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medicare for retired federal employees
Medicare is a federal government-sponsored health insurance program covering: (1) people 65 years of age and older; (2) some people with disabilities under 65 years of age; and (3) people with end-stage renal disease (permanent kidney failure requiring dialysis or a transplant). How to understand how Medicare for retired federal employees works and how it interacts with your FEHB coverage is also very important.
Part A (Hospital Insurance). Most people do not have to pay for Part A. If you or your spouse worked for at least 10 years in Medicare-covered employment, you should be able to qualify for premium-free Part A insurance.
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Part A coverage includes:
- post-hospital skilled nursing facility care
- home health care
- hospice care, and
Part A does not cover 100% of these expenses. A graduated payment schedule is applied based on the number of days that care is required. You would be responsible for the remainder. The Federal Employees Health Benefits (FEHB) plan will cover some of the expenses, but you should ensure that you understand what is and isn’t paid for by Medicare and/or FEHB, by checking with local Medicare representatives and consulting your FEHB plan brochure or carrier representative.
There is no premium for Part A coverage, which is paid for through Federal Insurance Contributions Act (FICA) taxes on wages while you were/are employed. You should sign up as soon as you are eligible if you are not already receiving Social Security benefits. If you are already receiving Social Security benefits before age 65, you are automatically enrolled in Medicare.
Part B (Medical Insurance). Most people pay monthly for Part B. Generally, Part B premiums are withheld from your monthly Social Security check or your retirement check.
Part B provides the following coverage:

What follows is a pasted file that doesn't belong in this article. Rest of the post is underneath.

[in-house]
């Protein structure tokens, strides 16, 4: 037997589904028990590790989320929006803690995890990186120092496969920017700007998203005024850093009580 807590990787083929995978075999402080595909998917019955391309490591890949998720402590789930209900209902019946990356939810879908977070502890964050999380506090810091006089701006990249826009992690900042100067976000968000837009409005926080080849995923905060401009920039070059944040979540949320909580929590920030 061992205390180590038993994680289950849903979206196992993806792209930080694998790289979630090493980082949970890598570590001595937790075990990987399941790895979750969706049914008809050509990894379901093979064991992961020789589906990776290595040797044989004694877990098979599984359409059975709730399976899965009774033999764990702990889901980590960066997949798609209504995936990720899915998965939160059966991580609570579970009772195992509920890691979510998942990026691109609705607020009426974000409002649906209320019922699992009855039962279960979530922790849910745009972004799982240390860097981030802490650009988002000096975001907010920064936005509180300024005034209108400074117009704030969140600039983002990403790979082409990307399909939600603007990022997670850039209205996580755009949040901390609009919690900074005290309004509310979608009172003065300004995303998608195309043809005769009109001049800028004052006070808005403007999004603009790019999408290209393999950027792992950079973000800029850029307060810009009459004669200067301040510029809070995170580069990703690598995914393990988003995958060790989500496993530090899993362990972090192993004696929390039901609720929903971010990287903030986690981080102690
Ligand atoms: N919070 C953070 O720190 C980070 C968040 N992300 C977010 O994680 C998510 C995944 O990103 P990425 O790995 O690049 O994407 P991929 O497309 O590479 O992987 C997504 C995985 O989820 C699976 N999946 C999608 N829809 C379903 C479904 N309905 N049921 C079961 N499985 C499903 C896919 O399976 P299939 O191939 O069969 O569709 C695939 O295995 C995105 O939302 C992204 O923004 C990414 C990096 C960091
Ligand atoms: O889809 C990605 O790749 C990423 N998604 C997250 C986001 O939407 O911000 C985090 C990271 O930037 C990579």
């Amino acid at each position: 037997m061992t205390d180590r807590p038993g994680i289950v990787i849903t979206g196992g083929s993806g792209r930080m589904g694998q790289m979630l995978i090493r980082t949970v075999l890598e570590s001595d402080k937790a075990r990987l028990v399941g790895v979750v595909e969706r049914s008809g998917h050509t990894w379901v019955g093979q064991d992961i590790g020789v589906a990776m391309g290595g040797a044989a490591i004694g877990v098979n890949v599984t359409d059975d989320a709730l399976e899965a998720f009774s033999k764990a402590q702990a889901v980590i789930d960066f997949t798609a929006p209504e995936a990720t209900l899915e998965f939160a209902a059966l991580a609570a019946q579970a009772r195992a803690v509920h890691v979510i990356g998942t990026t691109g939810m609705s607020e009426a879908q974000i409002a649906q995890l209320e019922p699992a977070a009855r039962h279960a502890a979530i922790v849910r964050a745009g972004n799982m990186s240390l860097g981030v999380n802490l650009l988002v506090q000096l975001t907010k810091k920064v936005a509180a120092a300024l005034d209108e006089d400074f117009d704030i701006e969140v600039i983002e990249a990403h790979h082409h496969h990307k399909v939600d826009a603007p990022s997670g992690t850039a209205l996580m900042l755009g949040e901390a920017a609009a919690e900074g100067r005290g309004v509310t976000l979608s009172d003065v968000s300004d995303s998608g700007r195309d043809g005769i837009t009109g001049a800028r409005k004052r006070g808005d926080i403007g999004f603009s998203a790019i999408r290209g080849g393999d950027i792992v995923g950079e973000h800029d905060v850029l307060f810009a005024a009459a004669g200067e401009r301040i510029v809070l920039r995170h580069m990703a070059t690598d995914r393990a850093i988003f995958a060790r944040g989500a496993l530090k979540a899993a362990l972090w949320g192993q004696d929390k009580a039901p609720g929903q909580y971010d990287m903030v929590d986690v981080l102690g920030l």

- doctors’ services
- ambulance services
- outpatient hospital treatment, and
You are automatically eligible to enroll in Part B when you are eligible for Part A. However, Part B has a monthly premium which changes each January. If you fail to enroll in Part B at your first opportunity, there is a 10% penalty applied for each year following the year in which you become eligible. However, if you are a federal employee covered by FEHB and continue to work past Medicare eligibility, you will not be affected by the 10% increase.
Part C (Medicare Advantage). If you are eligible for Medicare, you may have choices in how you get your health care. Medicare Advantage is the term used to describe the various health plan choices available to Medicare beneficiaries. If you are eligible for Medicare, you may choose to enroll in and get your Medicare benefits from a Medicare managed care plan. These are health care choices (like HMOs) in some areas of the country. In most Medicare managed care plans, you can only go to doctors, specialists, or hospitals that are part of the plan. Some Medicare Advantage plans cover extra items, such as prescription drugs. To learn more about enrolling in a Medicare managed care plan, contact Medicare at 1-800-MEDICARE or go to www.medicare.gov.
Part D (Medicare Prescription Drug Coverage). There is a monthly premium for Part D coverage. Most federal employees do not need to enroll in the Medicare drug program, since all Federal Employees Health Benefits program plans will have prescription drug benefits that are at least equal to the standard Medicare prescription drug coverage. Still, you may want to be aware of the benefits Medicare is offering, so you can help others make informed decisions. If you have limited savings and a low income, you may be eligible for Medicare’s Low-Income Benefits. For people with limited income and resources, extra help in paying for a Medicare prescription drug plan is available. Information regarding this program is available through the Social Security Administration (SSA). For more information about this extra help, visit SSA online at www.ssa.gov (external link), or call them at 1-800-772-1213 (TTY 1-800-325-0778).